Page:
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Methods – Scenario

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What it is:

Scenarios are storylines that explore how people might interact with a particular design or context of use. By provoking discussion, they help to develop and evaluate ideas. This method enables concepts to be tested from a human and experiential point of view. Scenarios are imaginative, can be presented through a variety of media including texts, illustrated storyboards or film, and can feature multiple characters to describe product or service interactions. Scenarios vary from real-world narratives grounded in everyday behaviour to more speculative, science fiction ones that can open up discussion around  broader social challenges.






Low | Medium | High

Low | Medium | High

Low | Medium | High

Low | Medium | High


Insights into future use of products and services

Best suited to:



Mid to late stages of the design process

Taking a critical and speculative design approach to challenge assumptions and preconceptions

Communicating design concepts and user issues

Testing abstract or large-scale concepts with users



Type of interaction:


Goes well with:

Personas, Interviews, Observations & Shadowing, Probes

What designers say

‘…Scenarios may be presented as texts, storyboards, videos, plays, etc. Individual practitioners find that particular presentation techniques suit their working methods. Beyond the design team, scenarios can be used to communicate concepts either within an organisation or for evaluation with potential users…’   Alison Black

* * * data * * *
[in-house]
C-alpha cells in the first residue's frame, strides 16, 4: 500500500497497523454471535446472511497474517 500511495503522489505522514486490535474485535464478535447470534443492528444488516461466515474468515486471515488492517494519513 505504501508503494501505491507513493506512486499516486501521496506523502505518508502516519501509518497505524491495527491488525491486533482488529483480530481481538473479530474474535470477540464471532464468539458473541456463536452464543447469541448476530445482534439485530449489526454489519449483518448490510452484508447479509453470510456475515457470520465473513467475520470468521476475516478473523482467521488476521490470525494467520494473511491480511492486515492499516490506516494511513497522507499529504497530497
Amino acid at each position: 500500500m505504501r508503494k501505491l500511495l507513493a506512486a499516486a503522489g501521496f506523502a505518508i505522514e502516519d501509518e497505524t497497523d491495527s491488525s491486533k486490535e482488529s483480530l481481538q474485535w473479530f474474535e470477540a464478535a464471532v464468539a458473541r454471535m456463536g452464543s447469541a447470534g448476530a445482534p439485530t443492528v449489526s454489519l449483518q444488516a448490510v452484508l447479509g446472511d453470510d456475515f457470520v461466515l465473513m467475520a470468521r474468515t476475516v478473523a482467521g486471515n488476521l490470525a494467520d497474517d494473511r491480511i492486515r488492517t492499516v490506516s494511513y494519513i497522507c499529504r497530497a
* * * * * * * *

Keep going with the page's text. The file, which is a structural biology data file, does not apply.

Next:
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Redesigning the Ambulance: improving mobile emergency healthcare

Designer Gianpaolo Fusari employed the use of scenarios to test ambulance design concepts with paramedics. This enabled him to explore issues around equipment layout and storage which can affect paramedic performance in critical, life-threatening situations.

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Transitions: communication, ageing and independent living

Stephanie Chen created design scenarios to explore new service concepts for Nokia by using six personas to explore key transitions that taken place in later life.

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Seamless Mobility: technology enabling work-life blend

Cian Plumbe used scenarios in his project with BlackBerry® to communicate how new services could be used in the near future to help people ‘blend’ their work commitments with their home lives.

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Background and further reading

Scenarios can be traced back over centuries to the use of war games by the military. But it is only in the last 30 years, in the face of increasing uncertainty and complexity, that corporations and other large global organisations have begun to develop sophisticated scenario-planning processes (Centre for Scenario Planning and Future Studies at University of Strathclyde).

Fulton Suri, J. & Marsh, M. (2000) “Scenario building as a ergonomic method in consumer product design” in Applied Ergonomics 31 pp. 151-157

This paper describes the advantages and pitfalls of using scenarios and where they are best placed in the design process.

Astbrink, G. & Kadous, W. (2003) “Using disability scenarios for user-centred product design”, Proceedings of the Association of the Advancement of Assistive Technology in Europe (AAATE) 7th Annual Conference, Dublin 2003.

This paper outlines the use of scenarios and personas in an academic and industry partner project exploring user-centred design in the development of wireless products.